“We might as well cast a blank vote,” she added, suggesting that her parliamentary bloc will not nominate any figure to form the future cabinet.

The FPM’s stance is likely to complicate the task of its long-standing ally, Hezbollah, working for renewing Mikati’s term in office.

From this standpoint, the outgoing premier is stuck between a rock and a hard place: while he benefits from the Sunni cover provided by the former prime ministers (Saad Hariri, Fouad Siniora and Tammam Salam) and ex-Haririst MPs, as well as Hezbollah’s backing, he would run the risk of losing of the support of the two main Christian parties, the FPM and the Lebanese Forces.

LF leader Samir Geagea, has made repeated calls for the unification of the opposition forces on major issues, such as the appointment of the prime minister.

“We are against the renewal of Mikati’s term in office. And it is important for us to see the opposition, independent, as well as the protest movement MPs agree on a candidate,” an LF official told L’Orient-Le Jour.

In this context, a meeting was held on Tuesday between Geagea and Akram Chehayeb, MP for Aley, and Wael Bou Faour, MPs for Aley and Rashaya, both affiliated with Progressive Social Party leader Walid Joumblatt.

Ziad Hawat, FL MP for Jbeil, was also present.

“We are coordinating with the PSP on the major steps for the next phase, including the appointment of the prime minister,” Hawat said, adding that no agreement has yet been reached on the name of a candidate.

What about the protest movement MPs?

At a time when sources close to the LF and the rest of the opposition forces are speaking of coordination with the elected MPs of the thawra (revolution), the latter have a different say about it.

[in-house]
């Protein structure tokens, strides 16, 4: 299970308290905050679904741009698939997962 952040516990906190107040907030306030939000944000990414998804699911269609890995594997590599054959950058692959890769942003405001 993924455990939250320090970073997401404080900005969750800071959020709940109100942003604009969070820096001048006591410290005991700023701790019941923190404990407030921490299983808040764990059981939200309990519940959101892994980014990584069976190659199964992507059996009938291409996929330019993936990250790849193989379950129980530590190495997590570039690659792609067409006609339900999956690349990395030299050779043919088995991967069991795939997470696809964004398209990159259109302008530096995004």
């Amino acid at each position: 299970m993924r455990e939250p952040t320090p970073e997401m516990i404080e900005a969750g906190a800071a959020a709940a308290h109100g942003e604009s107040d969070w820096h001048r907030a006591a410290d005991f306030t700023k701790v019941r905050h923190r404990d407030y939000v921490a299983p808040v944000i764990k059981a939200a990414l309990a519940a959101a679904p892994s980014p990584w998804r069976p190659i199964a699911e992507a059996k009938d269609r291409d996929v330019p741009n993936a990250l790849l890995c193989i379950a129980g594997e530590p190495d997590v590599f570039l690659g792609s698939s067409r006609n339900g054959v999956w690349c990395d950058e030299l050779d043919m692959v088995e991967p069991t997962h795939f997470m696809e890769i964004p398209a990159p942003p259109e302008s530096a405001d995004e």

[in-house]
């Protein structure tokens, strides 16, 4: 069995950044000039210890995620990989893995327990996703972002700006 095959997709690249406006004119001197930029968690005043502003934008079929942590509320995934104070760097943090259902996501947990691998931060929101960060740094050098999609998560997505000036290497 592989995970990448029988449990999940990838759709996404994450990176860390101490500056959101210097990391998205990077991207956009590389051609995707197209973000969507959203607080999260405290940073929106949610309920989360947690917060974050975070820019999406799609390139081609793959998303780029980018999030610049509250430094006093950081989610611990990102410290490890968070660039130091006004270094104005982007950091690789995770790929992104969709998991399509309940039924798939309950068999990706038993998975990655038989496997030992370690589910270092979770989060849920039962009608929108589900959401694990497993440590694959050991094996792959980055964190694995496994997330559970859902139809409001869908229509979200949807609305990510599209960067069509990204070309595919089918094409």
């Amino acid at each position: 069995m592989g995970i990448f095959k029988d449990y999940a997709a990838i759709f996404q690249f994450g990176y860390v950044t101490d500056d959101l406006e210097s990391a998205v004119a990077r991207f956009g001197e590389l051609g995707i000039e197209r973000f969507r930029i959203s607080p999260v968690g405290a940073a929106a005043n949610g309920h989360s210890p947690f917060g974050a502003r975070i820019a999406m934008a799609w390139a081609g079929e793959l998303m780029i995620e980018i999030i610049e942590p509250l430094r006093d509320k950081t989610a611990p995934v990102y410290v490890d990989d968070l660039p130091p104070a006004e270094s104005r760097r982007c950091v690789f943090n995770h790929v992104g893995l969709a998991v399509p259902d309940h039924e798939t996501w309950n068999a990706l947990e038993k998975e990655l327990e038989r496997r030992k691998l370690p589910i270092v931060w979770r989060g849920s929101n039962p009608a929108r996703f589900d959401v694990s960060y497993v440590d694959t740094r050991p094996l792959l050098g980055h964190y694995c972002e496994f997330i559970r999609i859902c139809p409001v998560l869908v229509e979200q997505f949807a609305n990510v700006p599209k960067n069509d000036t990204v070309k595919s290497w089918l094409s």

“We are finalizing our agreement on the name of a prime minister. But there is no coordination with other parties,” Mark Daou, MP for Aley, told L’Orient-Le Jour.

He added that the protest movement MPs are still discussing a name for their parliamentary bloc, which has not yet been officially formed.

This explains why each of these MPs will be received individually by Aoun for the consultations meeting next Thursday.

For the French, priority to the government

For its part, the international community, notably France, is closely following the political developments in Lebanon.

A Lebanese diplomatic source based in Paris told L’Orient-Le Jour that for Paris the priority is currently the formation of a government capable of initiating the reform process that will get Lebanon out of the current crisis.

This is an implicit reaction to recent reports in local media that the Lebanese presidential election is already being discussed behind the scenes in Paris and Washington.

“It is time to form the cabinet. This is an important juncture at home. But this does not mean that French President Emmanuel Macron will abandon Lebanon,” the Lebanese diplomatic source said.


This article was originally published in French in L'Orient-Le Jour. Translation by Sahar Ghoussoub.


One month to the day after the legislative elections, President Michel Aoun finally fulfilled his constitutional mission.On Wednesday, Aoun summoned the elected MPs to binding parliamentary consultations to designate a new prime minister, who are scheduled to meet on Thursday, June 23 in Baabda at 10 a.m.With this step, the president wanted to return the ball of the cabinet formation — the...